I especially remember, on the day of the reading, my mum coming over to Grasmere from the North-East – she teaches English, and so is intimately familiar with those poems of his on the syllabus. Despite the fact he’d clearly had that conversation a million times, Heaney propped himself up on a wall outside the Jerwood and talked to her for an hour like some kind of softly-spoken saint – and eventually I was the one that had to break them apart.
I’d call him a class act, but that has some implication of artifice and with Heaney there was none. Instead I’ll do something he’d have liked and take the phrase straight from my father; Heaney was a top-class man. A few miscellaneous memories. On his visit to open the Jerwood, we went for dinner at an Italian place in Ambleside – and I can’t quite remember what we all had to eat, because of the four bottles of top-quality red it went down with. God the old man could drink.
At that second reading, the Low Wood hotel totally screwed up the sound system. This was a problem because there was an audience of 300 people and one incandescent boss (mine) who, after ten minutes of amateur fiddling, grew increasingly irritable until Heaney decided he’d take it upon himself to project a little over this long room – and, by merely talking about this and that, quietened the hubbub enough for us to fix the issue and get things underway. From the bottom of my heart I still thank him for that.
I remember, too, on that second occasion watching nervously as he signed what must have been hundreds of copies of his own books over the days. Eventually I worked up the courage to ask if he’d sign my books, and of course he would, but the problem was I had a copy of pretty much everything. So he said that was fine, but I’d better take him somewhere quiet first and get the drinks in. Over what turned into quite a few glasses, he not only signed every book I had but wrote something unique in each one. This is my favourite.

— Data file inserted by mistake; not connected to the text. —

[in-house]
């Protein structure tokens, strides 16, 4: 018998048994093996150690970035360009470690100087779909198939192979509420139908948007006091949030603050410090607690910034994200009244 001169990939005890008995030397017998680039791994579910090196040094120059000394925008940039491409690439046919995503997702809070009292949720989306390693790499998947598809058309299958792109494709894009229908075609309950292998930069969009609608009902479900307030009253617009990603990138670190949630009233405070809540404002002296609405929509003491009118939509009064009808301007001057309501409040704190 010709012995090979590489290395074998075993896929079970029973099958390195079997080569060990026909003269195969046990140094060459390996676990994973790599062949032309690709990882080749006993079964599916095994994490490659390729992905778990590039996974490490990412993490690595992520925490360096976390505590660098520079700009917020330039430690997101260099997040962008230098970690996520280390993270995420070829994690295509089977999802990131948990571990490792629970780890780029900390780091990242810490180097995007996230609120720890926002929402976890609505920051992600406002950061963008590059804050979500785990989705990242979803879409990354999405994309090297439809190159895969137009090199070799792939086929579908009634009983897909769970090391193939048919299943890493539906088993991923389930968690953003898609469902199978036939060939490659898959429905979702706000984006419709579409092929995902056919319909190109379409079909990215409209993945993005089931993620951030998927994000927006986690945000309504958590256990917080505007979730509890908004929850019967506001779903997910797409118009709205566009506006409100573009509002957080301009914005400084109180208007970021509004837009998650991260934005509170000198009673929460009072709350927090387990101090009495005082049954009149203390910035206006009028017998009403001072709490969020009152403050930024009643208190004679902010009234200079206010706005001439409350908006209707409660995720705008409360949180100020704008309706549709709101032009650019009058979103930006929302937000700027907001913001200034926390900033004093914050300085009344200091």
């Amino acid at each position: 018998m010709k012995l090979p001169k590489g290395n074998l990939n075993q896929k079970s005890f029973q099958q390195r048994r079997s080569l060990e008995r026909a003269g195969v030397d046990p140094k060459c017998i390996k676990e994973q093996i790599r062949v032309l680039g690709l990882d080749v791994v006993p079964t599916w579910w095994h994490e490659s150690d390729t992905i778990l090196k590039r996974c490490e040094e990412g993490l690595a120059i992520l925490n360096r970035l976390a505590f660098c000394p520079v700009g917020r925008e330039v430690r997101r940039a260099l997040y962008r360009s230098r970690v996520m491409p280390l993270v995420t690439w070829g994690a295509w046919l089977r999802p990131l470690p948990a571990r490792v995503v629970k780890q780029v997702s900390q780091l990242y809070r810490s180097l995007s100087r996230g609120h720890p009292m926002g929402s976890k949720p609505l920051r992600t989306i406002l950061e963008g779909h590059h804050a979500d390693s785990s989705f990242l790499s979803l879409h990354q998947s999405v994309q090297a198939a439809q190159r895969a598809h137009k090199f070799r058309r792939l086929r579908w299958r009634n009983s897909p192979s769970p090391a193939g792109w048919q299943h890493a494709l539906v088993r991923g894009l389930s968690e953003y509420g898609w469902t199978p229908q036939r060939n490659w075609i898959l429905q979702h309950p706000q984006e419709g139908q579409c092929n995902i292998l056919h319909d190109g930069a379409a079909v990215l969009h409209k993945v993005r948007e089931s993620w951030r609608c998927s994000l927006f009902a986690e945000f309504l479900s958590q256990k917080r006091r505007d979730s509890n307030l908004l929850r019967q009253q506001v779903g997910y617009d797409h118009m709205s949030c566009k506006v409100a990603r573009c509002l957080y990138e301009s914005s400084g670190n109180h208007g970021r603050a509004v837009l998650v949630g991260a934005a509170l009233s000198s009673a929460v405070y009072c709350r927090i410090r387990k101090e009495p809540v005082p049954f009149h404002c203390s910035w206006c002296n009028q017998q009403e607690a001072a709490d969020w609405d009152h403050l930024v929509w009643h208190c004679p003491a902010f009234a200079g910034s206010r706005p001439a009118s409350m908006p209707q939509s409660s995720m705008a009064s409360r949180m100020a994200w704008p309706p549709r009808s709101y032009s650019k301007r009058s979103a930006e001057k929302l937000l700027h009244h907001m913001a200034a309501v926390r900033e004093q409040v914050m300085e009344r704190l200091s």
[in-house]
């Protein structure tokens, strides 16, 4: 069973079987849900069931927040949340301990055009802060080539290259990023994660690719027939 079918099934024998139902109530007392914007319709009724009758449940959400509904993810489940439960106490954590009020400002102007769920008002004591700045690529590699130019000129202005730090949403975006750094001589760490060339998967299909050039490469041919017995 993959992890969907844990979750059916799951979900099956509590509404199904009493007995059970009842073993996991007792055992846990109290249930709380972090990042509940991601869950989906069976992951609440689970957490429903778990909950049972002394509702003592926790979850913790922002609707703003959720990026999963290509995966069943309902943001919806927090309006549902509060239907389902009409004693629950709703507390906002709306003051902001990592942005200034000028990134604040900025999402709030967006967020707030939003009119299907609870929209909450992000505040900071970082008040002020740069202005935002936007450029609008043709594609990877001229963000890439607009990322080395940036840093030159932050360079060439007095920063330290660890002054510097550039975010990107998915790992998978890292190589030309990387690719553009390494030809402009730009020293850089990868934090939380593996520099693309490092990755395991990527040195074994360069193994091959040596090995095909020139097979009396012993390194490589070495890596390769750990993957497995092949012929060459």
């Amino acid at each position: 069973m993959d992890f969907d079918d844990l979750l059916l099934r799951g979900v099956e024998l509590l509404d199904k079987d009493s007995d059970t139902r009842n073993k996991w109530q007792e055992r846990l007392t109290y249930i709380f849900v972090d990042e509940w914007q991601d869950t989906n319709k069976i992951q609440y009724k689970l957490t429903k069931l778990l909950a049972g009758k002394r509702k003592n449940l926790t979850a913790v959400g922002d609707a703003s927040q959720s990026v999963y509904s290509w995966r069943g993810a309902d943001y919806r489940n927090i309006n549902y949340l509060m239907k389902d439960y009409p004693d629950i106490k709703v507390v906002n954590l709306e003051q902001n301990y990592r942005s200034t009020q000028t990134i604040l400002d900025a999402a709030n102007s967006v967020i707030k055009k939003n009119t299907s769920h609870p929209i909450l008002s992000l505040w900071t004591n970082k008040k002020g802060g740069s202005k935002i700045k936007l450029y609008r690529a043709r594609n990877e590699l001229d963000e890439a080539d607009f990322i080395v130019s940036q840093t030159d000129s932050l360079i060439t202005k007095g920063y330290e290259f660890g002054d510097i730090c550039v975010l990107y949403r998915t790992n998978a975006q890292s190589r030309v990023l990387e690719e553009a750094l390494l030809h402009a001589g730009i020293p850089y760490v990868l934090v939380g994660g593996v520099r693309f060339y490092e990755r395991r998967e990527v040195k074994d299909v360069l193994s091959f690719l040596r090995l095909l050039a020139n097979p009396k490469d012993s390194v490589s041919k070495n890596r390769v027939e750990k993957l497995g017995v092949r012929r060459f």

One final thing. The Wordsworth Trust is not a rich organisation. Every year it was a battle to stretch our budget as far as possible, and every year we’d just about make it by the skin of our teeth. Robert’s approach was simple, and I stuck to it like gospel. We couldn’t pay a top fee, but what we could do was pay a decent fee, plus all the travel, plus put you up for a few days in the heart of the Lakes. It is interesting who does and does not go for this.
After Heaney’s reading, I wrote to him for one of the last times, thanking him for it all and enclosing a cheque for his travel and the fee. He wrote back enclosing a donation to the Wordsworth Trust, and never cashed the cheque. It is the kind of act that not everyone can afford, to be sure, but even so a special one – giving without expectation. As the man himself put it in a very different context, it is receiving a gift that enjoins you to remember the giver.
I last read Heaney only a few days ago, when some half-remembered line from Death of a Naturalist sent me in search of my dog-eared old copy. One would like to think of him up there, but Heaney was more than anything a poet of the Earth. So I hope he’ll forgive me for raising a glass in his memory rather than offering a prayer. And I hope you’ll agree that the reward of a life well-lived is in itself – or, at the very least
To be going on with.
(To Mick Joyce in Heaven, District and Circle)